Archlinux EC2 Public AMI

I made 2 public Archlinux EC2 AMI.

Important Notes:

  • Most instructions on this page are outdated. All necessary packages have been included inside latest AMI
  • If you want to build your own AMI, I released this build script on gitub and aur packages.

Update 2011/1/25

Update kernel to 2.6.37 and fix account creation.

Update 2010/8/30

Change static ip to kernel dhcp and remove initrd

Update 2010/8/28

The network configure will be saved when image first time booted. If you want to revert to dhcp in case you need to rebuild or stop. You should run this

sudo /etc/rc.d/ec2 stop

I also changed default cflags, so if you want to recompile packages, you can use srcpac. For example

sudo abs extra/python
sudo srcpac -Sb python

Update 2010/8/21

Add a user arch with the same ssh key as root.
The hostname is now static, if you want to rebundle, make sure change HOSTNAME in rc.conf to myhost and remove last line of /etc/hosts.
Here is the new build script.

Update 2010/7/23:

Updated to BTRFS as root.

Update 2010/7/20:

Updated to pvgrub and EBS.
Here is the updated script to generate an EC2 EBS.
I also made an aur package for kernel26 with patch from gentoo and opensuse.
There is a simple patch for mainline kernel from amazon.

Arch AMI ID
i386 ami-5ae11133
x86_64 ami-84e111ed

Updates:
10/21/2009: Updated all packages and use ubuntu kernels. Here is the new AMI making script. Those kernels will load some unnecessary modules, you will need to unload them manually. I will update again if I can found more stable kernel.

They are very basic installation with just ssh. If you need tools like ec2-ami-tools or ec2-api-tools, you can find my aur packages here. Or you can add my private repo to your pacman.conf.

[iphash]
Server = http://static.iphash.net/public/i686/

or

[iphash]
Server = http://static.iphash.net/public/x86_64/

Then

pacman -Sy ec2-ami-tools ec2-api-tools

If you want to roll your own image. Here (outdated – see beginning of this post) is the script I used to make these AMIs.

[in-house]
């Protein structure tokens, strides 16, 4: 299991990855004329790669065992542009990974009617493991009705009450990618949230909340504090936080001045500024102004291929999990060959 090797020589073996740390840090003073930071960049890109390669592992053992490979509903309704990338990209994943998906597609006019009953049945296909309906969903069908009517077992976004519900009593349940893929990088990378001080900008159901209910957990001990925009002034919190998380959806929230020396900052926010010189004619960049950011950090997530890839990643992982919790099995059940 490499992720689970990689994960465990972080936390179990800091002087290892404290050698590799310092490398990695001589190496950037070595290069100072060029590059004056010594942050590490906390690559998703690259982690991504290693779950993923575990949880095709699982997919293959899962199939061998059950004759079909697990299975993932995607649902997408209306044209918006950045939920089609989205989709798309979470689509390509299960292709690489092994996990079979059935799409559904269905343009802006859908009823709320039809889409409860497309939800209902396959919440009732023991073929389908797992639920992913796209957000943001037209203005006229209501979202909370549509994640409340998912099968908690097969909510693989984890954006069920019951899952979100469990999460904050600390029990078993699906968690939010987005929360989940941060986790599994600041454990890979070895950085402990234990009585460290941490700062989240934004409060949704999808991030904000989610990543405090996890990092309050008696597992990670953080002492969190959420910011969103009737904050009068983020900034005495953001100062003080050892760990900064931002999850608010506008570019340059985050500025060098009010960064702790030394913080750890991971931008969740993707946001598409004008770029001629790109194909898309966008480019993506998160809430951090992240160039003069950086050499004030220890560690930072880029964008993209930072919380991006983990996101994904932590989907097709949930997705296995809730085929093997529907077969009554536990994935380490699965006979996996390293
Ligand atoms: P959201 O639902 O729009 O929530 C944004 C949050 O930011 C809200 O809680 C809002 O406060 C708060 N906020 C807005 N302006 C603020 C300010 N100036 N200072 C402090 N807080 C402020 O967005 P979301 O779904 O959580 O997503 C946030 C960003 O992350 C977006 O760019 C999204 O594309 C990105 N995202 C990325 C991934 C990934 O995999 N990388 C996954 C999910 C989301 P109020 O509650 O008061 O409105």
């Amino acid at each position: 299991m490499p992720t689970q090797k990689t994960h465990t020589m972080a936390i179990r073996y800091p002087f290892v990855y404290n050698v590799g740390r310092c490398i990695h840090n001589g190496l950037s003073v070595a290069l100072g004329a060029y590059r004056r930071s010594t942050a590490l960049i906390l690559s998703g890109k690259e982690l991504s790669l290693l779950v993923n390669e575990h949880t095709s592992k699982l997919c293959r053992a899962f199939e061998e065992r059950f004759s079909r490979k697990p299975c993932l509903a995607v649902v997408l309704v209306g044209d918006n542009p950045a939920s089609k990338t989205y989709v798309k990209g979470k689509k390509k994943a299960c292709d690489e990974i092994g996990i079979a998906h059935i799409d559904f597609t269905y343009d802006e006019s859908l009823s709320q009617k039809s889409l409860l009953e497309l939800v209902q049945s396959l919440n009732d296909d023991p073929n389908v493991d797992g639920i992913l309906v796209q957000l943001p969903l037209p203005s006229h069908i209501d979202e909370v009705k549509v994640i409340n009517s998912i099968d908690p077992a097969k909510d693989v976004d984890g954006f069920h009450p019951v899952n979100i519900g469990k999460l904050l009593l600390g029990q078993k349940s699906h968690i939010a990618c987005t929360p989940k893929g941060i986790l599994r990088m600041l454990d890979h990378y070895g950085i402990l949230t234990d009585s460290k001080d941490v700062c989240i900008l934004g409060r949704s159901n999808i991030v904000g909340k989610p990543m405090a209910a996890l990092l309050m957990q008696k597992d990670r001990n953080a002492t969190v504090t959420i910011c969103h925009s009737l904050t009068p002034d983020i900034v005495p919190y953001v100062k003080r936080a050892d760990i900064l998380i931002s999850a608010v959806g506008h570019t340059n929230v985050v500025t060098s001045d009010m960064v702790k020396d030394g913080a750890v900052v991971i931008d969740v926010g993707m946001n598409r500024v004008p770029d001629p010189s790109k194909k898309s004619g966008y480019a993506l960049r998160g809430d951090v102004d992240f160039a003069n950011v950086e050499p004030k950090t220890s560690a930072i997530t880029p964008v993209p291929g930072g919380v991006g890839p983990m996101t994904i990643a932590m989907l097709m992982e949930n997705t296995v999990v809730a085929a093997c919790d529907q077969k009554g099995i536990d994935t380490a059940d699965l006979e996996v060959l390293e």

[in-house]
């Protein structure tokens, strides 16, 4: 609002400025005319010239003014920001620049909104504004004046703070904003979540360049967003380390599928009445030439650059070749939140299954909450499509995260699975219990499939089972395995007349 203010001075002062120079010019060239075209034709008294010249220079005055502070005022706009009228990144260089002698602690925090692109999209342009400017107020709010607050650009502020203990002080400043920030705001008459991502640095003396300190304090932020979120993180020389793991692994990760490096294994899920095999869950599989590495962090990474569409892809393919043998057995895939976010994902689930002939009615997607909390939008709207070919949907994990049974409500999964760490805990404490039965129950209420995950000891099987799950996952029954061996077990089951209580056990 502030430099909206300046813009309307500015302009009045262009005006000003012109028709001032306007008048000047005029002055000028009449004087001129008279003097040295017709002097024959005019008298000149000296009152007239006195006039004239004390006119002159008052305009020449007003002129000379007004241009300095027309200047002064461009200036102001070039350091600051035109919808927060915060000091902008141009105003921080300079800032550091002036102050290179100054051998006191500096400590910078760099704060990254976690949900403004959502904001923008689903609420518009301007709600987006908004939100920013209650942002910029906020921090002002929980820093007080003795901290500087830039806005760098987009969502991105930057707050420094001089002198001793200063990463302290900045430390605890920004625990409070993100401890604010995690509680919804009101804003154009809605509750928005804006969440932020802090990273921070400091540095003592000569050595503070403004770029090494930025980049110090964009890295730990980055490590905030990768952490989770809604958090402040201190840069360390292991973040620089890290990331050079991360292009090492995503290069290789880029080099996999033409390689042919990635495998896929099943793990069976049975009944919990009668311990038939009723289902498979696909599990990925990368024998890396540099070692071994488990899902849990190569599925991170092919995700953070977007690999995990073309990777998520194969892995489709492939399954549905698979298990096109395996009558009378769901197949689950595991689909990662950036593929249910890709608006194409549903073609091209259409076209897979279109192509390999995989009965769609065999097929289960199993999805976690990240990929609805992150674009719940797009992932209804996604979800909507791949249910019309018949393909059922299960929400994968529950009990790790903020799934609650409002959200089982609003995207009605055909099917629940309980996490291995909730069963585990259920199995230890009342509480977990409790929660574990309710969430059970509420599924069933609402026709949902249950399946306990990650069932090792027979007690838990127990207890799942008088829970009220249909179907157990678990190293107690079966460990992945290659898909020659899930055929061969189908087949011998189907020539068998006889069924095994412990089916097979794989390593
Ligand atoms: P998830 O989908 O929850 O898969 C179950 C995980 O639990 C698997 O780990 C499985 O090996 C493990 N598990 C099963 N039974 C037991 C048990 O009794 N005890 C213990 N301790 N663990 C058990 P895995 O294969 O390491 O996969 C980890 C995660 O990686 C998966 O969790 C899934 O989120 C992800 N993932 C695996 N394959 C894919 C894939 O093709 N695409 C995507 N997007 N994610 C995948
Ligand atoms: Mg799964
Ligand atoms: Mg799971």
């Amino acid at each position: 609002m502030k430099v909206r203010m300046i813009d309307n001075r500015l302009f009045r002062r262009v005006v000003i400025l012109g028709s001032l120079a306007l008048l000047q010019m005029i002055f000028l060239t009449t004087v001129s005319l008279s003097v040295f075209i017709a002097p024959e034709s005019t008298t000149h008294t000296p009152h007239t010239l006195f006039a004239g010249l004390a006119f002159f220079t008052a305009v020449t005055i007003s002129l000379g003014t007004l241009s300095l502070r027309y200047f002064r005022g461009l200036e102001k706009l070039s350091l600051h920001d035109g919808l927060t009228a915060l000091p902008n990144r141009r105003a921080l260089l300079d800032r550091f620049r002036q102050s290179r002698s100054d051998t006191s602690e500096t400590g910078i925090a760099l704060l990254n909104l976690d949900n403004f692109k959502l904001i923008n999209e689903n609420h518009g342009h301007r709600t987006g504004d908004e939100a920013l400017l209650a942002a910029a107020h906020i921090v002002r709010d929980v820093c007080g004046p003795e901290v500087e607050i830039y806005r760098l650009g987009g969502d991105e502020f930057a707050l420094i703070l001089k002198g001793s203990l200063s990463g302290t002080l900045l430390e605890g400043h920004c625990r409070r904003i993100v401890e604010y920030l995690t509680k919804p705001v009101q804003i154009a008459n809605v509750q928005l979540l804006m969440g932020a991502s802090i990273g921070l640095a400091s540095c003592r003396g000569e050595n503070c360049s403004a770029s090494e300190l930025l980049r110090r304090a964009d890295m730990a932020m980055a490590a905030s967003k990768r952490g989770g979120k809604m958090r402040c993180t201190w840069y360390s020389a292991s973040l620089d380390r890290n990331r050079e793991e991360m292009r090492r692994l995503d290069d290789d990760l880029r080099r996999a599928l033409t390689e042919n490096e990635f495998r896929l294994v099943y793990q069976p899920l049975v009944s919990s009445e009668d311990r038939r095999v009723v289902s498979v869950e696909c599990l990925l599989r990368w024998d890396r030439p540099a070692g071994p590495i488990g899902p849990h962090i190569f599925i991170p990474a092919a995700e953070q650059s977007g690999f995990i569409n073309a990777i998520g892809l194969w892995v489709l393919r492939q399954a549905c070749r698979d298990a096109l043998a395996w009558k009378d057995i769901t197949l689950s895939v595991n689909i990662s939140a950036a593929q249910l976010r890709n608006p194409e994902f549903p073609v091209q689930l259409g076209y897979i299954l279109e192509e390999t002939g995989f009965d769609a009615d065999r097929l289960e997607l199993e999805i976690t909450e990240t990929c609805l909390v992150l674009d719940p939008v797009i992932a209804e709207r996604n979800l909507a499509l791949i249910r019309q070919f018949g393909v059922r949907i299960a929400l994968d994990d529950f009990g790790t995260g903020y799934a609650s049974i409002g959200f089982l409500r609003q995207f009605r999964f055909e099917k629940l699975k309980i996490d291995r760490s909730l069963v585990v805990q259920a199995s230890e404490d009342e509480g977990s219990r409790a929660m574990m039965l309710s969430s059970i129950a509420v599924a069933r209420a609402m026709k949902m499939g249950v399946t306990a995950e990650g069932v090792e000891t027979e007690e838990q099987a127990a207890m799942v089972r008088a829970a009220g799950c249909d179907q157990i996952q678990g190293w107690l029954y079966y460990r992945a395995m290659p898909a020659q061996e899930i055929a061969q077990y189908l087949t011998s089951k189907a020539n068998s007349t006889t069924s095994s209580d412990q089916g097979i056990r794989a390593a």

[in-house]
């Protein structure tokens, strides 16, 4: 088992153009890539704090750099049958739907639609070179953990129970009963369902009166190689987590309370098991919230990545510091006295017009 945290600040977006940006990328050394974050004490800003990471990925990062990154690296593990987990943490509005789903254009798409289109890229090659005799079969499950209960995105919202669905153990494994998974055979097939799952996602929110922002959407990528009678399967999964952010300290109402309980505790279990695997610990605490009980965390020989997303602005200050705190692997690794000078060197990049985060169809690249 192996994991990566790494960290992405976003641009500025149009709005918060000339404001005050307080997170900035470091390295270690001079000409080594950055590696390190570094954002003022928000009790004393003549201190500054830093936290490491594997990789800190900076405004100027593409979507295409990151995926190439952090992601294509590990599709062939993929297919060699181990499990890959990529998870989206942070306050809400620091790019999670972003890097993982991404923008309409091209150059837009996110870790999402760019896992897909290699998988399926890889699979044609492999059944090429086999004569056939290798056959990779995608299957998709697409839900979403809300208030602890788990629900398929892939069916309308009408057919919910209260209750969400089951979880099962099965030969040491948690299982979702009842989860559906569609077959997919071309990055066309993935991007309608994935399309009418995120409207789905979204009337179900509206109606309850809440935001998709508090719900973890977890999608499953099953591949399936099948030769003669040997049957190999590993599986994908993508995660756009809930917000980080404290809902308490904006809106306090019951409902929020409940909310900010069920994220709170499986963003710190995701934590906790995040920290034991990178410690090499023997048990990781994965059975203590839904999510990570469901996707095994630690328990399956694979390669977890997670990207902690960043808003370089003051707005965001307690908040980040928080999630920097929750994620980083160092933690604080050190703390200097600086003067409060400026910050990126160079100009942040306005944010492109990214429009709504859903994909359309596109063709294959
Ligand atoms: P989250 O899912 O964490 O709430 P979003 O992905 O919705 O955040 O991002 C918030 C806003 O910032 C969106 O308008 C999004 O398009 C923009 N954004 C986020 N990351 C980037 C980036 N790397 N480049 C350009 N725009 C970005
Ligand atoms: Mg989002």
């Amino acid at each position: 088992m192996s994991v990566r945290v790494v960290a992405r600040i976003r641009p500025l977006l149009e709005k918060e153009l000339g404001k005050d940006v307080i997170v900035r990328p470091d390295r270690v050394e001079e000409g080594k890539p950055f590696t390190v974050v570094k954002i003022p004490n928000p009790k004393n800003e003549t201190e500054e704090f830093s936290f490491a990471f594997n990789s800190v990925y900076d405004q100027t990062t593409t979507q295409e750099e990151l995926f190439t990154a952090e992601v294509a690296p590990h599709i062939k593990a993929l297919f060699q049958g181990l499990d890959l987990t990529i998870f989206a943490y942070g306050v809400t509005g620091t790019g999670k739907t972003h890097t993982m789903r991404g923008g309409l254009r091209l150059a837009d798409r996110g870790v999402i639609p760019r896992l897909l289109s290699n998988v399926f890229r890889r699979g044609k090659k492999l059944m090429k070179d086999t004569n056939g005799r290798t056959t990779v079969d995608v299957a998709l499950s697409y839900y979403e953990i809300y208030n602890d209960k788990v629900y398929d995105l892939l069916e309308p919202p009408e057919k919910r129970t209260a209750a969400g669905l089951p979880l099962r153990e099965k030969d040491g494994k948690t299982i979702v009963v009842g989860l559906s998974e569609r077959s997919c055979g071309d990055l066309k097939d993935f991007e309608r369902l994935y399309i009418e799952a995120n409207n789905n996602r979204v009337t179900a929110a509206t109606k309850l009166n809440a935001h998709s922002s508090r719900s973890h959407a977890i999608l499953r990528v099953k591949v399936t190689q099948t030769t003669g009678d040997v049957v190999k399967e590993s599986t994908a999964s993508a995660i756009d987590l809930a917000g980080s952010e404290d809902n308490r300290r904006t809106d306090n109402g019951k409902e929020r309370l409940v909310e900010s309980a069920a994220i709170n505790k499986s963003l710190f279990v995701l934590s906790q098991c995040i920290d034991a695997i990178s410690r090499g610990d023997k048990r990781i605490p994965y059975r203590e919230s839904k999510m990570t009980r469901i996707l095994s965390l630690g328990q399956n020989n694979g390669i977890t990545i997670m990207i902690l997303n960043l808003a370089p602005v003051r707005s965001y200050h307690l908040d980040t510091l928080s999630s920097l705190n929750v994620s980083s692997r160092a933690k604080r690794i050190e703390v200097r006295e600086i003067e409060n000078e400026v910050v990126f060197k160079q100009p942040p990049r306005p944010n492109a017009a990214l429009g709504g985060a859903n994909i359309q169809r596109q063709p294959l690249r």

If you wish to set hostname and domainname you can pass following script as instance user-data.

MYHOST=yourhost    #set your real hostname here
MYDOMAIN=yourdomain  #set your domainname here

sed -i s/myhost/$MYHOST/ /etc/rc.conf
hostname $MYHOST

echo "NISDOMAINNAME="$MYDOMAIN"" >/etc/conf.d/nisdomainname
nisdomainname $MYDOMAIN

/etc/rc.d/syslog-ng restart

x=$(curl -s http://169.254.169.254/latest/meta-data/local-ipv4)
if [ $(echo $x|grep 404|wc -l) -eq 0 ]; then
cat </etc/hosts
#      
127.0.0.1               localhost.localdomain   localhost
$x  $MYHOST.$MYDOMAIN  $MYHOST
# End of file
EOF
fi
cp /etc/skel/.bash* /root/
  • Hey,

    Thanks for making this image! Arch is great. I tried using it and everything was working well until I tried to mount a XFS EBS volume, then my system halted. See below. I did notice when I first booted the instance dmesg showed me:

    udev: deprecated sysfs layout; update the kernel or disable CONFIG_SYSFS_DEPRECATED; some udev features will not work correctly

    Then after the mount:

    Aug 20 17:29:09 myhost kernel: kernel BUG at arch/i386/mm/hypervisor.c:185!
    Aug 20 17:29:09 myhost kernel: invalid opcode: 0000 [#2]
    Aug 20 17:29:09 myhost kernel: SMP
    Aug 20 17:29:09 myhost kernel: last sysfs file: /block/sdh/uevent
    Aug 20 17:29:09 myhost kernel: Modules linked in: xfs(U) pcspkr(U) ext3(U) jbd(U) mbcache(U) uhci_hcd(U) ohci_hcd(U) ehci_hcd(U) xenblk(U) xennet(U)